To avoid this effect of hot weather concreting, you need to maintain the temperature at a low level and dampen the substrate. You can set up shades and windbreaks to protect the area from receiving too much wind and direct sunlight. It’s also a good idea to use fog sprays. On the whole these settings can increase the humidity, while keeping the air temperature at a low level.

You can also try the following to avoid plastic shrinkage and cracking:

Rapid Concrete Setting Times

As mentioned earlier, high temperatures can also increase the pace of the hydration process, causing the concrete mixture to dry too quickly. This can disrupt the concrete setting time, and the final product is highly prone to cracking and other defects.

You can consider using an admixture to control the rate of hydration. It can slow down the setting time and improve the performance of the concrete. This can counteract the effects of high temperature and rebalance the concrete setting time.

How Else Can You Manage Hot Weather Concreting?

We discussed some of the key challenges that arise due to high temperatures, along with some solutions. Here are some additional suggestions you put to use to protect your concrete structures.

For starters, avoid trying to place excessive concrete than you can finish and cover in a given period to try and meet deadlines. As mentioned earlier, you can install windbreaks to control wind speed whenever necessary too.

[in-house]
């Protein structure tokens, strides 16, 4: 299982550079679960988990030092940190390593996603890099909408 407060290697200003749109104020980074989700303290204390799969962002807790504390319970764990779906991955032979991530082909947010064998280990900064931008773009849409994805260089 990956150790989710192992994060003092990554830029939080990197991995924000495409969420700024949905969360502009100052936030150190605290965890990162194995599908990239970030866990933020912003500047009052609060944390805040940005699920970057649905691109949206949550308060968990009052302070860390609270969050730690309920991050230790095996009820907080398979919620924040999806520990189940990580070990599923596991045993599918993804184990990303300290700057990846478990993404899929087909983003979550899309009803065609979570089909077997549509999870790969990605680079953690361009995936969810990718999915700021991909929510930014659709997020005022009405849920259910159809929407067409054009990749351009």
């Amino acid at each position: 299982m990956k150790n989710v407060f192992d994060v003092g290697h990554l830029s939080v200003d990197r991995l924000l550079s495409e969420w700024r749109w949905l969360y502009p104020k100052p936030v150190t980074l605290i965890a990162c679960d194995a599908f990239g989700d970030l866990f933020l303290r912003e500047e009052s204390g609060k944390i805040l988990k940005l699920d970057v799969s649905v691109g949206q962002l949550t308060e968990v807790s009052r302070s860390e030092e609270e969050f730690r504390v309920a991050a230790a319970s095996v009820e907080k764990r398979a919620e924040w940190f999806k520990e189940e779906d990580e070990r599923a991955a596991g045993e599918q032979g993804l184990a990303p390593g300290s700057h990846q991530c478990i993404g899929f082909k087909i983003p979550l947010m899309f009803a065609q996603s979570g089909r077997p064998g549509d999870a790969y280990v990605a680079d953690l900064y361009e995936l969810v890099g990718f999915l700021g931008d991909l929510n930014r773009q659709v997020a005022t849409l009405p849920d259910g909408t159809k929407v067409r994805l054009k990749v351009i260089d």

Besides this, cover any equipment that comes in contact with the concrete mix with wet burlap. You can also keep it under shade when it is not in use and paint them white. This can reduce the amount of solar heat they absorb and stay cool.

You also want to arrange sufficient labor and equipment to get the concrete placed quickly and efficiently. Any delays in this process can increase the temperature of the mix and accelerate slump loss.

If you are preparing concrete mix batches and keep them cool using liquid nitrogen, ice, or refrigerated water. For better management, you can consider starting the concrete mixing process in the afternoon and place it during the evening to take advantage of lower temperatures.

A few other things you can do include moistening the substrates before you pour the concrete. This can protect the mix from premature water loss. You can also spray on collective piles of concrete to keep them cool.

Once the final finishing process is complete, you can initiate the wet curing process.

Monitor Concrete Setting With SolidSense

Silhouettes of construction workers at a worksite against a yellow background

Construction workers

If you are trying to offset the effects of hot weather concreting, you can use the wireless systems and sensors by SolidSense to monitor the temperature and humidity of concrete in real-time and optimize the process to prevent slump loss, shrinkage, and cracking. These tools offer highly detailed analytics that make it easier for you to adjust the various variables impacting the concrete setting process to ensure that your concrete structures are strong and durable. Get in touch with us today for a free quote!